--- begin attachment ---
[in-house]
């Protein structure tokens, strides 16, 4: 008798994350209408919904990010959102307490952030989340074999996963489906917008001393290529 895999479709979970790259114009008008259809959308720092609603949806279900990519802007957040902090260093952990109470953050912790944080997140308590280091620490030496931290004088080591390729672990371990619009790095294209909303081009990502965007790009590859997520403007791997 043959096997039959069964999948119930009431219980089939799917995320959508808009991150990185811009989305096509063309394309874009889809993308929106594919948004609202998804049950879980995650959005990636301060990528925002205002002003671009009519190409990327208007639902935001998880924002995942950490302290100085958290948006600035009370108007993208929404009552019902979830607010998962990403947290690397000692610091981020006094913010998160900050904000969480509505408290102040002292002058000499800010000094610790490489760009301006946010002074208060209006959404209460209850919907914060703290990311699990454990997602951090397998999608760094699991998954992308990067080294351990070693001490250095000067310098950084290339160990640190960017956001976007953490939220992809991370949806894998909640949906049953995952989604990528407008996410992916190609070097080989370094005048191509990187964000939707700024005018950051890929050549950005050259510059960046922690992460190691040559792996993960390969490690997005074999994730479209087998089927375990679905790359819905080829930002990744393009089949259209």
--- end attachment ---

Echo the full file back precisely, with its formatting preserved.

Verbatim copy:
[in-house]
């Protein structure tokens, strides 16, 4: 008798994350209408919904990010959102307490952030989340074999996963489906917008001393290529 895999479709979970790259114009008008259809959308720092609603949806279900990519802007957040902090260093952990109470953050912790944080997140308590280091620490030496931290004088080591390729672990371990619009790095294209909303081009990502965007790009590859997520403007791997 043959096997039959069964999948119930009431219980089939799917995320959508808009991150990185811009989305096509063309394309874009889809993308929106594919948004609202998804049950879980995650959005990636301060990528925002205002002003671009009519190409990327208007639902935001998880924002995942950490302290100085958290948006600035009370108007993208929404009552019902979830607010998962990403947290690397000692610091981020006094913010998160900050904000969480509505408290102040002292002058000499800010000094610790490489760009301006946010002074208060209006959404209460209850919907914060703290990311699990454990997602951090397998999608760094699991998954992308990067080294351990070693001490250095000067310098950084290339160990640190960017956001976007953490939220992809991370949806894998909640949906049953995952989604990528407008996410992916190609070097080989370094005048191509990187964000939707700024005018950051890929050549950005050259510059960046922690992460190691040559792996993960390969490690997005074999994730479209087998089927375990679905790359819905080829930002990744393009089949259209």